Native American News Roundup October 23-29, 2022
, 2022-10-29 09:23:55,
After her mother died when Rosalie Whirlwind Soldier was just 4 years old, she was put into a Native American boarding school in South Dakota and told her native Lakota language was “devil’s speak.”
She recalls being locked in a basement at St. Francis Indian Mission School for weeks as punishment for breaking the school’s strict rules. Her long braids were shorn in a deliberate effort to stamp out her cultural identity. And when she broke her leg in an accident, Whirlwind Soldier said she received shoddy care leaving her with pain and a limp that still hobbles her decades later.
“I thought there was no God, just torture and hatred,” Whirlwind Soldier testified during a Saturday event on the Rosebud Sioux Reservation led by U.S. Interior Secretary Deb Haaland, as the agency confronts the bitter legacy of a boarding school system that operated in the United States for more than a century.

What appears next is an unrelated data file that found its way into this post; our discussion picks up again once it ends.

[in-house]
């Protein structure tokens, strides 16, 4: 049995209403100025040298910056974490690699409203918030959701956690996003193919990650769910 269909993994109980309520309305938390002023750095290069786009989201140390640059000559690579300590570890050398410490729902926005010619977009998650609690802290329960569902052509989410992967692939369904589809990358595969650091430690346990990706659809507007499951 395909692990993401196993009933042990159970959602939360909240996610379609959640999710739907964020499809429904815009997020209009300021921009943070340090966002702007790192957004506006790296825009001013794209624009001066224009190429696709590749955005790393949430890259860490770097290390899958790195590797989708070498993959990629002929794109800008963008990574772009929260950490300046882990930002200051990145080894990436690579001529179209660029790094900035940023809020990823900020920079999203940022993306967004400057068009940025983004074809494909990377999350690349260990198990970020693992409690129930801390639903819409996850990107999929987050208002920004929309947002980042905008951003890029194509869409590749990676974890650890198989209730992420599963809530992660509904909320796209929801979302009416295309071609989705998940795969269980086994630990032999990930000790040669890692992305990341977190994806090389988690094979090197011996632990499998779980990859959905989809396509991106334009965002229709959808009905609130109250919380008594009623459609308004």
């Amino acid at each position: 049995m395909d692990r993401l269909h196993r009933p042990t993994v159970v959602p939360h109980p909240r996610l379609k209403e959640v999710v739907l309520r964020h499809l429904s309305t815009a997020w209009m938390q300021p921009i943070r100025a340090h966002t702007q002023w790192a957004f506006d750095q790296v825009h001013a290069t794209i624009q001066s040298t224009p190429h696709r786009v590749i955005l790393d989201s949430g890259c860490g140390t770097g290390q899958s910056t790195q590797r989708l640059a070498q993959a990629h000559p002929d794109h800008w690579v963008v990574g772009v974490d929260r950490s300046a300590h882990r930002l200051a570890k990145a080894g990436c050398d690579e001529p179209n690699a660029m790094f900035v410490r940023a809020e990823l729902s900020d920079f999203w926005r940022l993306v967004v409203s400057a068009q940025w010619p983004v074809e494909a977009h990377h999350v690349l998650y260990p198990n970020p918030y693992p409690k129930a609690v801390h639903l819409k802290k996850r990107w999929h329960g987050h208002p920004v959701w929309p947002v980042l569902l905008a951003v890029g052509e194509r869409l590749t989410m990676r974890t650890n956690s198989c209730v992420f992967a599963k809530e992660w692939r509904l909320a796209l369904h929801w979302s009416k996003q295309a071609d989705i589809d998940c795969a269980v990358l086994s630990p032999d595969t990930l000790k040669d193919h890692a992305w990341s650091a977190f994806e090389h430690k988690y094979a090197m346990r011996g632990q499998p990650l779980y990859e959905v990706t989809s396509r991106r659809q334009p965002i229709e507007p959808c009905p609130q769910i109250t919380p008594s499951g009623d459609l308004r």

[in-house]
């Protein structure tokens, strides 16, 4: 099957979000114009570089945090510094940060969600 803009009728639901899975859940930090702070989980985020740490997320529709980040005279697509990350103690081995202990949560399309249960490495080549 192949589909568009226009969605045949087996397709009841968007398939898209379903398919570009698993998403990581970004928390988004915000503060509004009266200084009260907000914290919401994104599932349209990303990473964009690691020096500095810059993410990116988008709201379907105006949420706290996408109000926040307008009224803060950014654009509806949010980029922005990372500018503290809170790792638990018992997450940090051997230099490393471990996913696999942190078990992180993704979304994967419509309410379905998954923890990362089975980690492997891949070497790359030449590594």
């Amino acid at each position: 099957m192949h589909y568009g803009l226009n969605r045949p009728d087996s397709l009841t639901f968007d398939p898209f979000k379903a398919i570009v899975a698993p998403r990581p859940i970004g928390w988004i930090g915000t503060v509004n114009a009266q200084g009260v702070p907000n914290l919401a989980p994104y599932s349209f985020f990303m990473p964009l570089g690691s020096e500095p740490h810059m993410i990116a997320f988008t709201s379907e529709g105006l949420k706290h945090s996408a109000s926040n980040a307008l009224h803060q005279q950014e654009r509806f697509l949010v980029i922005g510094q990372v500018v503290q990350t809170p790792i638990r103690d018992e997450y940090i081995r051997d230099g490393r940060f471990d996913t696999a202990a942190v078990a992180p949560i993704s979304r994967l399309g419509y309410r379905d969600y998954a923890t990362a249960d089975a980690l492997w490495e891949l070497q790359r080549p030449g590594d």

Now 78 and still living on the reservation, Whirlwind Soldier said she was airing her horrific experiences in hopes of finally getting past them.
“The only thing they didn’t do was put us in (an oven) and gas us,” she said, comparing the treatment of Native Americans in the U.S. in the 19th and 20th centuries to the Jewish Holocaust during World War II.
“But I let it go,” she later added. “I’m going to make it.”
Saturday’s event was the third in Haaland’s yearlong “Road to Healing” initiative for victims of abuse at government-backed boarding schools, after previous stops in Oklahoma and…
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